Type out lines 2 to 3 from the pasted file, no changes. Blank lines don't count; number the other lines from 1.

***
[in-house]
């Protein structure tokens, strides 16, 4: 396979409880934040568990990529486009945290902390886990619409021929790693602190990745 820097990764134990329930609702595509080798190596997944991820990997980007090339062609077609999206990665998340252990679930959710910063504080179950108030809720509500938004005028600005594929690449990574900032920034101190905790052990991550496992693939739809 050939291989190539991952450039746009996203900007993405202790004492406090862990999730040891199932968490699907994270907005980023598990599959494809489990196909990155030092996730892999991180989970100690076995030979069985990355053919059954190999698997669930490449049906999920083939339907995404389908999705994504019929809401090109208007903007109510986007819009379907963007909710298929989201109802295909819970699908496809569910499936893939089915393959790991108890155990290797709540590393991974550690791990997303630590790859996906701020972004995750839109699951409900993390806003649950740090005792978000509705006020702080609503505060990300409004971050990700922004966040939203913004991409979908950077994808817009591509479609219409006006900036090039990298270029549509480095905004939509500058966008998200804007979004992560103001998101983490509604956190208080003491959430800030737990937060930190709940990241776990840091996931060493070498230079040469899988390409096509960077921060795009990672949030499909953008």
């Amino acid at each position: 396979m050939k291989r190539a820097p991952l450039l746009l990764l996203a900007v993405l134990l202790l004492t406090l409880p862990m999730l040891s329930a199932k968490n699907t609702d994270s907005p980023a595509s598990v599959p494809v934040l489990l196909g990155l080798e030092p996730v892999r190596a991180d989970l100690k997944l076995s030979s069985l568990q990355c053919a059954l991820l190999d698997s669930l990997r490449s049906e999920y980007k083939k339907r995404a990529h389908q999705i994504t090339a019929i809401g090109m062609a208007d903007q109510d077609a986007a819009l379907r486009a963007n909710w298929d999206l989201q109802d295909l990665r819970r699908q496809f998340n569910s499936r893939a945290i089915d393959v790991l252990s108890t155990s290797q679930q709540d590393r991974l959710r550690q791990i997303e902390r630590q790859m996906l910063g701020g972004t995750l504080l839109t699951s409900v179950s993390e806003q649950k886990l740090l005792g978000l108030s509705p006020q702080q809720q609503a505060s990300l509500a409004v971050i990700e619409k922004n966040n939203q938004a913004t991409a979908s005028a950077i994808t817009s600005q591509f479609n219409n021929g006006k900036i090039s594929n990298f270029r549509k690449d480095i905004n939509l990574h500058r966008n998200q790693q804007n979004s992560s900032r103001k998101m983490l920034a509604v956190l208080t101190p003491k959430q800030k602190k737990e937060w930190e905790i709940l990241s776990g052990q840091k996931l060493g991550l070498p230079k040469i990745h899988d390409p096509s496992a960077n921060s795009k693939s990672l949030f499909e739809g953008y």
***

């Protein structure tokens, strides 16, 4: 396979409880934040568990990529486009945290902390886990619409021929790693602190990745 820097990764134990329930609702595509080798190596997944991820990997980007090339062609077609999206990665998340252990679930959710910063504080179950108030809720509500938004005028600005594929690449990574900032920034101190905790052990991550496992693939739809 050939291989190539991952450039746009996203900007993405202790004492406090862990999730040891199932968490699907994270907005980023598990599959494809489990196909990155030092996730892999991180989970100690076995030979069985990355053919059954190999698997669930490449049906999920083939339907995404389908999705994504019929809401090109208007903007109510986007819009379907963007909710298929989201109802295909819970699908496809569910499936893939089915393959790991108890155990290797709540590393991974550690791990997303630590790859996906701020972004995750839109699951409900993390806003649950740090005792978000509705006020702080609503505060990300409004971050990700922004966040939203913004991409979908950077994808817009591509479609219409006006900036090039990298270029549509480095905004939509500058966008998200804007979004992560103001998101983490509604956190208080003491959430800030737990937060930190709940990241776990840091996931060493070498230079040469899988390409096509960077921060795009990672949030499909953008």
């Amino acid at each position: 396979m050939k291989r190539a820097p991952l450039l746009l990764l996203a900007v993405l134990l202790l004492t406090l409880p862990m999730l040891s329930a199932k968490n699907t609702d994270s907005p980023a595509s598990v599959p494809v934040l489990l196909g990155l080798e030092p996730v892999r190596a991180d989970l100690k997944l076995s030979s069985l568990q990355c053919a059954l991820l190999d698997s669930l990997r490449s049906e999920y980007k083939k339907r995404a990529h389908q999705i994504t090339a019929i809401g090109m062609a208007d903007q109510d077609a986007a819009l379907r486009a963007n909710w298929d999206l989201q109802d295909l990665r819970r699908q496809f998340n569910s499936r893939a945290i089915d393959v790991l252990s108890t155990s290797q679930q709540d590393r991974l959710r550690q791990i997303e902390r630590q790859m996906l910063g701020g972004t995750l504080l839109t699951s409900v179950s993390e806003q649950k886990l740090l005792g978000l108030s509705p006020q702080q809720q609503a505060s990300l509500a409004v971050i990700e619409k922004n966040n939203q938004a913004t991409a979908s005028a950077i994808t817009s600005q591509f479609n219409n021929g006006k900036i090039s594929n990298f270029r549509k690449d480095i905004n939509l990574h500058r966008n998200q790693q804007n979004s992560s900032r103001k998101m983490l920034a509604v956190l208080t101190p003491k959430q800030k602190k737990e937060w930190e905790i709940l990241s776990g052990q840091k996931l060493g991550l070498p230079k040469i990745h899988d390409p096509s496992a960077n921060s795009k693939s990672l949030f499909e739809g953008y």